Maybe you heard about The Great Adderall Shortage of 2011 that impacted “millions of children and adults” who rely on the pills to help stay focused and calm? Maybe you haven’t.
In terms of national crises, like joblessness and obesity, I wouldn’t rank it at the top of the list (although a country producing drug-addicted college graduates should be a concern), and yet it’s become very much a crisis for people dependent, or more accurately, addicted to the drug.
At the heart of the shortage is an ever-growing struggle between the F.D.A., who recently included several attention-deficit disorder drugs on its official shortages list, and the D.E.A. who is trying to minimize abuse by people, many of them college students who use the medication as a study aid.
It’s become so much of a problem in academia that colleges like Duke University have issued new policies to address misuse, qualifying it as cheating:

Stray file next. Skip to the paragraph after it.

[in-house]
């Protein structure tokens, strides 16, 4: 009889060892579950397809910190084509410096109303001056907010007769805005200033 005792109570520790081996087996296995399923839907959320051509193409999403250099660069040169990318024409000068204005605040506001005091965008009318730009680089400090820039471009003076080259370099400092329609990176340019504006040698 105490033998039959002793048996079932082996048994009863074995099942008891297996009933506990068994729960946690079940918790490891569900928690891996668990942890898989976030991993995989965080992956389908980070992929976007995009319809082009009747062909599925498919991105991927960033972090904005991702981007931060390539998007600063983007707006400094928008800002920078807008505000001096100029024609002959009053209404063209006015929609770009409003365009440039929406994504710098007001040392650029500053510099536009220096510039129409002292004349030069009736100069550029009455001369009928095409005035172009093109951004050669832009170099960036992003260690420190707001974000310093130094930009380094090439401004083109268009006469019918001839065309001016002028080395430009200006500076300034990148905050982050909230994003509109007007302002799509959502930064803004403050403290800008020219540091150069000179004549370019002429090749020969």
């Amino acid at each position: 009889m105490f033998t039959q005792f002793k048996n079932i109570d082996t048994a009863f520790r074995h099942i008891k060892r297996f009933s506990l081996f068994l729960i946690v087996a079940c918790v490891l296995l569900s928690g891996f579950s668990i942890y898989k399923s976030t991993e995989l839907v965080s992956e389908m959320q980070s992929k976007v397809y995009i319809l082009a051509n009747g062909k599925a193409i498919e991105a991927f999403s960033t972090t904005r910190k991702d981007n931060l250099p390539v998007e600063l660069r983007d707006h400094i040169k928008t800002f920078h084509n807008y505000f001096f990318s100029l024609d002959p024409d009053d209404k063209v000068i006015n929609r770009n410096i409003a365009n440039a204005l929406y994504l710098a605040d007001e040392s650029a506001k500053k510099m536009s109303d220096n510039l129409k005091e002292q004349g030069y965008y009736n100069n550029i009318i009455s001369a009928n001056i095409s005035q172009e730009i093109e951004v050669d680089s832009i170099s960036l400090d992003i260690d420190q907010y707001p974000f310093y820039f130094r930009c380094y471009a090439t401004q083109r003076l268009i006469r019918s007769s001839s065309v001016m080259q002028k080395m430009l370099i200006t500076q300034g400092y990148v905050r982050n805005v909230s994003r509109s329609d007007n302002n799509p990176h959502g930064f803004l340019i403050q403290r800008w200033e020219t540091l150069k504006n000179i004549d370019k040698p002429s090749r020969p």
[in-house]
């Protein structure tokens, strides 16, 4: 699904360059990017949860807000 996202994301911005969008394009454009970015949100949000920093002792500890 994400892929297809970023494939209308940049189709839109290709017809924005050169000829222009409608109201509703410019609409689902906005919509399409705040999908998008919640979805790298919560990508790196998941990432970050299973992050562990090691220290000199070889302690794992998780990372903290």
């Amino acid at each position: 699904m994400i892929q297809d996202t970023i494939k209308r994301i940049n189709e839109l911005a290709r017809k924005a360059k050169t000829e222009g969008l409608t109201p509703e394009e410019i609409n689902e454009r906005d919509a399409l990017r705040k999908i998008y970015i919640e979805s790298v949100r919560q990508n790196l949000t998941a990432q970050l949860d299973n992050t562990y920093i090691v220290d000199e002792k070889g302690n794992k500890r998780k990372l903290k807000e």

The unauthorized use of prescription medication to enhance academic performance has been added to the definition of Cheating.
The D.E.A., who authorizes a certain amount the core ingredient of Adderall — mixed amphetamine salts — to be released to drugmakers each year based on what the agency considers to be the country’s legitimate medical need, finds itself embroiled in a growing epidemic.
In 2010, more than 18 million prescriptions were written for Adderall, up 13.4 percent from 2009, according to IMS Health, which tracks prescription data.
As someone who has been on, and gotten off Adderall, I’m steadfastly in the D.E.A.’s corner. It is a highly addictive drug with serious side effects, especially after continued use, and can create more problems than it solves. Go to any ADHD forum/message board and read the testimonials of folks dealing with its impacts.